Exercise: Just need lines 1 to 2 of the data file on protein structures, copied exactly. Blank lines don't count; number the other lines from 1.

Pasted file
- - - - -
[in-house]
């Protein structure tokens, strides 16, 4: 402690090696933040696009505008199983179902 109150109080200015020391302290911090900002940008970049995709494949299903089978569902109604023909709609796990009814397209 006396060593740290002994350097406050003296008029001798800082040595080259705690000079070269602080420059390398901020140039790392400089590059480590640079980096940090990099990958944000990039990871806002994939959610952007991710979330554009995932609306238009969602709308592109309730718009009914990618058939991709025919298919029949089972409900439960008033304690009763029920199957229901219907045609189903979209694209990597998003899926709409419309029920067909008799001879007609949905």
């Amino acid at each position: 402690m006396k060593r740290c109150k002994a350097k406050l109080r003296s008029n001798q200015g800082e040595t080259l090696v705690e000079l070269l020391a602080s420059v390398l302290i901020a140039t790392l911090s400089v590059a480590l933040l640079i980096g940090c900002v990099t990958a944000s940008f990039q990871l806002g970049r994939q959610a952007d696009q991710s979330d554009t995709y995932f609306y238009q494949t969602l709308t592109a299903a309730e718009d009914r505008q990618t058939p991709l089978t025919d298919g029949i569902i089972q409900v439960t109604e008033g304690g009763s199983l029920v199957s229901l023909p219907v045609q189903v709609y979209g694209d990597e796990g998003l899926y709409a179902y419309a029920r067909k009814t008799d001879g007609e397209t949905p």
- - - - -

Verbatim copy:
[in-house]
């Protein structure tokens, strides 16, 4: 402690090696933040696009505008199983179902 109150109080200015020391302290911090900002940008970049995709494949299903089978569902109604023909709609796990009814397209 006396060593740290002994350097406050003296008029001798800082040595080259705690000079070269602080420059390398901020140039790392400089590059480590640079980096940090990099990958944000990039990871806002994939959610952007991710979330554009995932609306238009969602709308592109309730718009009914990618058939991709025919298919029949089972409900439960008033304690009763029920199957229901219907045609189903979209694209990597998003899926709409419309029920067909008799001879007609949905």